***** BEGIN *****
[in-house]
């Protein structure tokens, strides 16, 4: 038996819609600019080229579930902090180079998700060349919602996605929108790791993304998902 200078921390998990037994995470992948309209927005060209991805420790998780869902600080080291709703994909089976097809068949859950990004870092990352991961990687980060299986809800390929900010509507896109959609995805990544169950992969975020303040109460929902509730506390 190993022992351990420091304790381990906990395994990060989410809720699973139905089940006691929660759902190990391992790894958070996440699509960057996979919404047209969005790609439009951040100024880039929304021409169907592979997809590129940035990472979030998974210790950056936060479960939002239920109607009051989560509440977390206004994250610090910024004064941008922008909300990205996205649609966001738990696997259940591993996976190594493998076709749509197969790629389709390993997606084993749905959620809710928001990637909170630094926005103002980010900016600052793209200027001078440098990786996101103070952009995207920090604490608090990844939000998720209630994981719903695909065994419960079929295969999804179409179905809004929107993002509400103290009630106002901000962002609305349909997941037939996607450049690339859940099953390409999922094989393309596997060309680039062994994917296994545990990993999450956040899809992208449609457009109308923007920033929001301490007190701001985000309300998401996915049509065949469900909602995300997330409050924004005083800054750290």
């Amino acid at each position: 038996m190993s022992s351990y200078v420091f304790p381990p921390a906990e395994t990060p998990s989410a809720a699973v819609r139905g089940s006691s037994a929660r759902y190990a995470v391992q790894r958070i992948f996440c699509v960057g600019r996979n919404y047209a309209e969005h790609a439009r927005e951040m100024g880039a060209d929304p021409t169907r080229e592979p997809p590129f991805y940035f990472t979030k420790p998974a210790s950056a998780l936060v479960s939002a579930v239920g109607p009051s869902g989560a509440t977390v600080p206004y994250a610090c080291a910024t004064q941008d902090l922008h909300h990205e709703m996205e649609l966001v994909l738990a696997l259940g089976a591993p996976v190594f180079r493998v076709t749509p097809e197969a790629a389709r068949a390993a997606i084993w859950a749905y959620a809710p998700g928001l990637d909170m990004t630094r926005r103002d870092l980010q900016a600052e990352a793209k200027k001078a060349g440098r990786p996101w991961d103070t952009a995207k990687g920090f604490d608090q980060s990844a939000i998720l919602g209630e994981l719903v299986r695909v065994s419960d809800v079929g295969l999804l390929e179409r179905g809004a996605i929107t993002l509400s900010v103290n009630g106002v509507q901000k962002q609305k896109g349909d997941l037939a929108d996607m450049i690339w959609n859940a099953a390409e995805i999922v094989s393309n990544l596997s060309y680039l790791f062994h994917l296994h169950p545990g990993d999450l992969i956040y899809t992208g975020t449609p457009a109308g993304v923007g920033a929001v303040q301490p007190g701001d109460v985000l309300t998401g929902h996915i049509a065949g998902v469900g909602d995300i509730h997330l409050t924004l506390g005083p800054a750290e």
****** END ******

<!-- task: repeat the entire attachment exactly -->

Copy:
[in-house]
């Protein structure tokens, strides 16, 4: 038996819609600019080229579930902090180079998700060349919602996605929108790791993304998902 200078921390998990037994995470992948309209927005060209991805420790998780869902600080080291709703994909089976097809068949859950990004870092990352991961990687980060299986809800390929900010509507896109959609995805990544169950992969975020303040109460929902509730506390 190993022992351990420091304790381990906990395994990060989410809720699973139905089940006691929660759902190990391992790894958070996440699509960057996979919404047209969005790609439009951040100024880039929304021409169907592979997809590129940035990472979030998974210790950056936060479960939002239920109607009051989560509440977390206004994250610090910024004064941008922008909300990205996205649609966001738990696997259940591993996976190594493998076709749509197969790629389709390993997606084993749905959620809710928001990637909170630094926005103002980010900016600052793209200027001078440098990786996101103070952009995207920090604490608090990844939000998720209630994981719903695909065994419960079929295969999804179409179905809004929107993002509400103290009630106002901000962002609305349909997941037939996607450049690339859940099953390409999922094989393309596997060309680039062994994917296994545990990993999450956040899809992208449609457009109308923007920033929001301490007190701001985000309300998401996915049509065949469900909602995300997330409050924004005083800054750290």
């Amino acid at each position: 038996m190993s022992s351990y200078v420091f304790p381990p921390a906990e395994t990060p998990s989410a809720a699973v819609r139905g089940s006691s037994a929660r759902y190990a995470v391992q790894r958070i992948f996440c699509v960057g600019r996979n919404y047209a309209e969005h790609a439009r927005e951040m100024g880039a060209d929304p021409t169907r080229e592979p997809p590129f991805y940035f990472t979030k420790p998974a210790s950056a998780l936060v479960s939002a579930v239920g109607p009051s869902g989560a509440t977390v600080p206004y994250a610090c080291a910024t004064q941008d902090l922008h909300h990205e709703m996205e649609l966001v994909l738990a696997l259940g089976a591993p996976v190594f180079r493998v076709t749509p097809e197969a790629a389709r068949a390993a997606i084993w859950a749905y959620a809710p998700g928001l990637d909170m990004t630094r926005r103002d870092l980010q900016a600052e990352a793209k200027k001078a060349g440098r990786p996101w991961d103070t952009a995207k990687g920090f604490d608090q980060s990844a939000i998720l919602g209630e994981l719903v299986r695909v065994s419960d809800v079929g295969l999804l390929e179409r179905g809004a996605i929107t993002l509400s900010v103290n009630g106002v509507q901000k962002q609305k896109g349909d997941l037939a929108d996607m450049i690339w959609n859940a099953a390409e995805i999922v094989s393309n990544l596997s060309y680039l790791f062994h994917l296994h169950p545990g990993d999450l992969i956040y899809t992208g975020t449609p457009a109308g993304v923007g920033a929001v303040q301490p007190g701001d109460v985000l309300t998401g929902h996915i049509a065949g998902v469900g909602d995300i509730h997330l409050t924004l506390g005083p800054a750290e």